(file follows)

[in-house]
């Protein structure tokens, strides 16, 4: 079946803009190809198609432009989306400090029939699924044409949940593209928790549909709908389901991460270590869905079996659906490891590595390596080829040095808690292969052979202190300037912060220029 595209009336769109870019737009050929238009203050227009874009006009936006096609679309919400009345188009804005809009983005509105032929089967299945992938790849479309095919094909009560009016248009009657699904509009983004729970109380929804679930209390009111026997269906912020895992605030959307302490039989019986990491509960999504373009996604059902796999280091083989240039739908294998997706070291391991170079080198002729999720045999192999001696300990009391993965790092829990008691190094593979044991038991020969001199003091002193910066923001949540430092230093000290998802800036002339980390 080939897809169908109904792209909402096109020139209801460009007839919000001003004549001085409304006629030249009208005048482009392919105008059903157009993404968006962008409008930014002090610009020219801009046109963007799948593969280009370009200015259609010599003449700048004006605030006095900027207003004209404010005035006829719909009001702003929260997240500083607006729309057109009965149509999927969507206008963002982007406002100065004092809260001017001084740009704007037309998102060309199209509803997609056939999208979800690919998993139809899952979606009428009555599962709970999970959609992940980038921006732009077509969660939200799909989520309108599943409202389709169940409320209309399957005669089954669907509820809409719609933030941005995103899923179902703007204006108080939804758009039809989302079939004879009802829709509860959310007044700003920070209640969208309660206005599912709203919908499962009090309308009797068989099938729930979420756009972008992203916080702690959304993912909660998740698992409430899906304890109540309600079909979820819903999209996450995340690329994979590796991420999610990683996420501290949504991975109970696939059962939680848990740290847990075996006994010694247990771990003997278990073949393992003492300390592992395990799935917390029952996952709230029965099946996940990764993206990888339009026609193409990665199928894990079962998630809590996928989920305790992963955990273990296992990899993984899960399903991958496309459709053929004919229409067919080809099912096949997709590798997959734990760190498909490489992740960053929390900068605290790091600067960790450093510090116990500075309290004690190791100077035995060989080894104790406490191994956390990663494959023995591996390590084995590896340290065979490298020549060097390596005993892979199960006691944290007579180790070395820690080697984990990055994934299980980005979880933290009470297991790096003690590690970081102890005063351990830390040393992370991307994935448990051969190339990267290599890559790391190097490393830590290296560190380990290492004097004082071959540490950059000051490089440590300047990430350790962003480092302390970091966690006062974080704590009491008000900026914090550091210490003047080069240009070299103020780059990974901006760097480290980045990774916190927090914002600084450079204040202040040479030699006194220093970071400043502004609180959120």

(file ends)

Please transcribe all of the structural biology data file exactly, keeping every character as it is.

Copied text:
[in-house]
């Protein structure tokens, strides 16, 4: 079946803009190809198609432009989306400090029939699924044409949940593209928790549909709908389901991460270590869905079996659906490891590595390596080829040095808690292969052979202190300037912060220029 595209009336769109870019737009050929238009203050227009874009006009936006096609679309919400009345188009804005809009983005509105032929089967299945992938790849479309095919094909009560009016248009009657699904509009983004729970109380929804679930209390009111026997269906912020895992605030959307302490039989019986990491509960999504373009996604059902796999280091083989240039739908294998997706070291391991170079080198002729999720045999192999001696300990009391993965790092829990008691190094593979044991038991020969001199003091002193910066923001949540430092230093000290998802800036002339980390 080939897809169908109904792209909402096109020139209801460009007839919000001003004549001085409304006629030249009208005048482009392919105008059903157009993404968006962008409008930014002090610009020219801009046109963007799948593969280009370009200015259609010599003449700048004006605030006095900027207003004209404010005035006829719909009001702003929260997240500083607006729309057109009965149509999927969507206008963002982007406002100065004092809260001017001084740009704007037309998102060309199209509803997609056939999208979800690919998993139809899952979606009428009555599962709970999970959609992940980038921006732009077509969660939200799909989520309108599943409202389709169940409320209309399957005669089954669907509820809409719609933030941005995103899923179902703007204006108080939804758009039809989302079939004879009802829709509860959310007044700003920070209640969208309660206005599912709203919908499962009090309308009797068989099938729930979420756009972008992203916080702690959304993912909660998740698992409430899906304890109540309600079909979820819903999209996450995340690329994979590796991420999610990683996420501290949504991975109970696939059962939680848990740290847990075996006994010694247990771990003997278990073949393992003492300390592992395990799935917390029952996952709230029965099946996940990764993206990888339009026609193409990665199928894990079962998630809590996928989920305790992963955990273990296992990899993984899960399903991958496309459709053929004919229409067919080809099912096949997709590798997959734990760190498909490489992740960053929390900068605290790091600067960790450093510090116990500075309290004690190791100077035995060989080894104790406490191994956390990663494959023995591996390590084995590896340290065979490298020549060097390596005993892979199960006691944290007579180790070395820690080697984990990055994934299980980005979880933290009470297991790096003690590690970081102890005063351990830390040393992370991307994935448990051969190339990267290599890559790391190097490393830590290296560190380990290492004097004082071959540490950059000051490089440590300047990430350790962003480092302390970091966690006062974080704590009491008000900026914090550091210490003047080069240009070299103020780059990974901006760097480290980045990774916190927090914002600084450079204040202040040479030699006194220093970071400043502004609180959120």